15/08/2022

Australian captain Pat Cummins was electric with the ball as he and his fellow quick bowlers skittled England for 147. Image: cricket.com.au

Australia's fast bowlers dominated on Day one at the Gabba as England made interesting calls at the selection table and the toss before rain brought play to a premature close

Pat Cummins’ start to life as Australian Test captain is off to a fast start on the first. On the first day of the Vodafone Ashes Test series.

Pat Cummins led Australia on his first day as Test captain to a rousing rout of England’s XI, bowling out the tourists for 147 after 50.1 overs before the rain and the Brisbane weather brought play to a premature close.

Here are the moments that mattered from Day 1 at the Gabba.

First hour perfection from Aussie quicks

Ashes series can so often be defined by the first play on the first morning of the first match. Joe Root won the toss and opted to bat, determined not to make the same mistake as Len Hutton and Nasser Hussain did before him, opting to bowl on a gloomy day in Brisbane and it backfiring, It may have backfired in a different way.

For Mitchell Starc, Pat Cummins, and Australia, they couldn’t have asked for a more perfect start. Starc steamed in and knocked over Rory Burns first ball of the series. The first time since 1936 where a wicket fell on the first delivery of an Ashes series.

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Australia owned the rest of the first hour of play, dismissing Dawid Malan not long after, the captain Joe Root was walking back to the pavilion having been dismissed for a duck. Josh Hazlewood dismissed the England captain for the eighth time in test cricket. More times than any other bowler in Test cricket.

With England reeling at 3/11 after the first 6 overs, New skipper Pat Cummins brought himself on not long after that to keep the pressure on and saluted with the wicket of English lynchpin Ben Stokes who he had caught at third slip just after the drinks break for his first scalp as test skipper.

Selection gambles and decisions

There was intrigue leading into the toss about the makeup of the England XI and the composition of the bowling attack. The decision to ultimately omit Stuart Broad from the starting line-up, especially with fellow veteran James Anderson missing this match and being carefully managed.

When you consider that between the two of them carrying the drinks they have accounted for 1,156 test wickets, it’s intriguing to think that England opted against the experience of Broad and putting their best-rounded team on the park first up, regardless of how the coin toss fell.

Not to mention Broad’s success in bowling to David Warner and the left-handers the Australian line-up, leaving a big load for selected quicks Mark Wood, Ollie Robinson, Chris Woakes, and Ben Stokes.

Cummins era dynamic begins

Many wondered how the dynamic of a fast bowling captain the calibre of Cummins would operate. He said when he was announced as Australia’s 47th skipper and only second fast bowling captain in Australian history that it would be a collaborative approach with vice-captain Steve Smith, watching it in action on the first day.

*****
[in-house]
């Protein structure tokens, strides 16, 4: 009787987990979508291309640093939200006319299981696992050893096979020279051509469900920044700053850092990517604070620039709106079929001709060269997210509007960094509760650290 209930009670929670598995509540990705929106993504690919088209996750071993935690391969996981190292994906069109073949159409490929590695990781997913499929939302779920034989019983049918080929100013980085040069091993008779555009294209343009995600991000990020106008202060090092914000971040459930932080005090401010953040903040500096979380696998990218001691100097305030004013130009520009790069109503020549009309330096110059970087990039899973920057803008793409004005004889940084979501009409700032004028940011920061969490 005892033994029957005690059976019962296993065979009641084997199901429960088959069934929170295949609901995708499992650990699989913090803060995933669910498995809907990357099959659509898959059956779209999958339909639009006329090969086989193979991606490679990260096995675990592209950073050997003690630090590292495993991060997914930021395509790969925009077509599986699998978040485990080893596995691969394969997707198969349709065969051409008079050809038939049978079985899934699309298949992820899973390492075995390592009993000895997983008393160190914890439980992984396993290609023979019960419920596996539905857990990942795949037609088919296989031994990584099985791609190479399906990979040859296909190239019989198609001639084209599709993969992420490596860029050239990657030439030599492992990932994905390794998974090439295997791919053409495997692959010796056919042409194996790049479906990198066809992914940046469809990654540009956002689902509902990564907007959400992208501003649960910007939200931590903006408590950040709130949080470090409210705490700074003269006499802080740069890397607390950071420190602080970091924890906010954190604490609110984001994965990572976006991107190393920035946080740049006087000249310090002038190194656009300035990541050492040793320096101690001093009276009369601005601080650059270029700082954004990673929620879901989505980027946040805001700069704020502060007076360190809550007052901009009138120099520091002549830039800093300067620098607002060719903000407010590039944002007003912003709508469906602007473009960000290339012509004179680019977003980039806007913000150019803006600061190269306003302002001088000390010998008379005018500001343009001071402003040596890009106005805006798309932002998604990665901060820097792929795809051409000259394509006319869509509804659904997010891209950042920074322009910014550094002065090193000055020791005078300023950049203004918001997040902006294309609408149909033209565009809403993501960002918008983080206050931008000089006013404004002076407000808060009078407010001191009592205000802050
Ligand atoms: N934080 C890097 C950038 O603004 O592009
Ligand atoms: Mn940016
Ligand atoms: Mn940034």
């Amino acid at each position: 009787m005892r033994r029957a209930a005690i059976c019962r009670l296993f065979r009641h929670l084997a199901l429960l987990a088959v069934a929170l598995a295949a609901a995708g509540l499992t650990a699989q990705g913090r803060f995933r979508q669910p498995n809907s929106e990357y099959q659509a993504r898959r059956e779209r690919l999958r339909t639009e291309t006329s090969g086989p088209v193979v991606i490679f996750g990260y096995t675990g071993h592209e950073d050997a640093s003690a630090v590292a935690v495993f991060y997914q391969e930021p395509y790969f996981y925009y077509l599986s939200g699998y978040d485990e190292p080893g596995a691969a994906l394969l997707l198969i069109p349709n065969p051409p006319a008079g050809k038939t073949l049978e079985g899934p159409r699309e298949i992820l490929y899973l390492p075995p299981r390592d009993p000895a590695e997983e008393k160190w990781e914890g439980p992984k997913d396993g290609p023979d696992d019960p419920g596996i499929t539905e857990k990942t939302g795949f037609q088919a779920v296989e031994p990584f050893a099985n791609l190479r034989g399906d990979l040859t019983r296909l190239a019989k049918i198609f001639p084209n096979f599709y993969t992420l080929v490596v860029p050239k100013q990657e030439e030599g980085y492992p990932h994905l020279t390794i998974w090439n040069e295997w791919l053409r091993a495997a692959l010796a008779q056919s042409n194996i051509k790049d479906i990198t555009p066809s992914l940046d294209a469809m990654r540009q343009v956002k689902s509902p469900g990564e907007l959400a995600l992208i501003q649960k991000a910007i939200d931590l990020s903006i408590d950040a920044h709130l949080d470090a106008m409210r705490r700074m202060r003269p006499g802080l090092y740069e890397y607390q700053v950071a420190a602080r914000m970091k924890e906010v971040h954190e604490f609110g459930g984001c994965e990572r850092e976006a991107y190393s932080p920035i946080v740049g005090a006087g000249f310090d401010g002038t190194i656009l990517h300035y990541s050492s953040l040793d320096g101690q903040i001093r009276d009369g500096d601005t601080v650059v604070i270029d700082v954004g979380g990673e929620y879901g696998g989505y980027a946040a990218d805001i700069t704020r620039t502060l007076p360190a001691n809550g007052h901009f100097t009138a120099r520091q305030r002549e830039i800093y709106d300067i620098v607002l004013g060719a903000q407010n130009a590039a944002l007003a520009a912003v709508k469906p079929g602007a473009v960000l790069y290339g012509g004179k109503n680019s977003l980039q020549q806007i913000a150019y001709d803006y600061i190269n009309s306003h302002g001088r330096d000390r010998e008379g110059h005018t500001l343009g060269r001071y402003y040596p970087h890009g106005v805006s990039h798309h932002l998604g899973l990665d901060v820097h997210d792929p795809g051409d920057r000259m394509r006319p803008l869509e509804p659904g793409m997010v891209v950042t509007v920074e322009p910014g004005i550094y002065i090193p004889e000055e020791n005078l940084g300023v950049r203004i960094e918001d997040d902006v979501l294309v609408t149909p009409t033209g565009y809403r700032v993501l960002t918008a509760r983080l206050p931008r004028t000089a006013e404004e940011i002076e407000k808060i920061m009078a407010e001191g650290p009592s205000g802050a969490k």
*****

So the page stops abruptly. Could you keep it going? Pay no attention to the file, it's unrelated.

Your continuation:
Constant messages would be run out to Cummins from the 12th man and substitute fielders while he was in the middle of a bowling spell, fielding at fine leg recovering. When Nathan Lyon was brought on to bowl, both Cummins and Smith were directing traffic on both sides of the field. 

The big fast bowler set the tone on his own though, taking 5/38 in 13.1 overs as he lead his bowling attack running roughshod over England.

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England was bowled out for 147 in 50.1 overs after electing to bat.

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Milestone moments on Day 1

A great day for Australia was made even more special with a couple of milestones among the team. Alex Carey received his baggy green cap from Adam Gilchrist before play and didn’t need to wait long to pouch his first catch as Australian test keeper, safely catching a Dawid Malan nick behind off Josh Hazlewood’s bowling.

Meanwhile, it was a first Test wicket to savour for Cameron Green who finally opened his account in the wickets column for his country thanks to a tremendous outfield catch by Josh Hazlewood.

Green bowled 44 overs across his first 4 Tests last summer but was unable to find a breakthrough against the Indians. He didn’t have to wait long this summer as he claimed the wicket of the set Ollie Pope to set him on his way with a bowling average.

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While there were few highlights for England with the bat on day 1, the moment which would have made English fans smile most was the official return to the cricket field of Ben Stokes- who made his triumphant return to cricket on the same day he was commemorating the first anniversary of his father Ged’s death. Following a time out of the game to deal with injuries and mental health issues, Stokes’ return to the park is a triumph for all.

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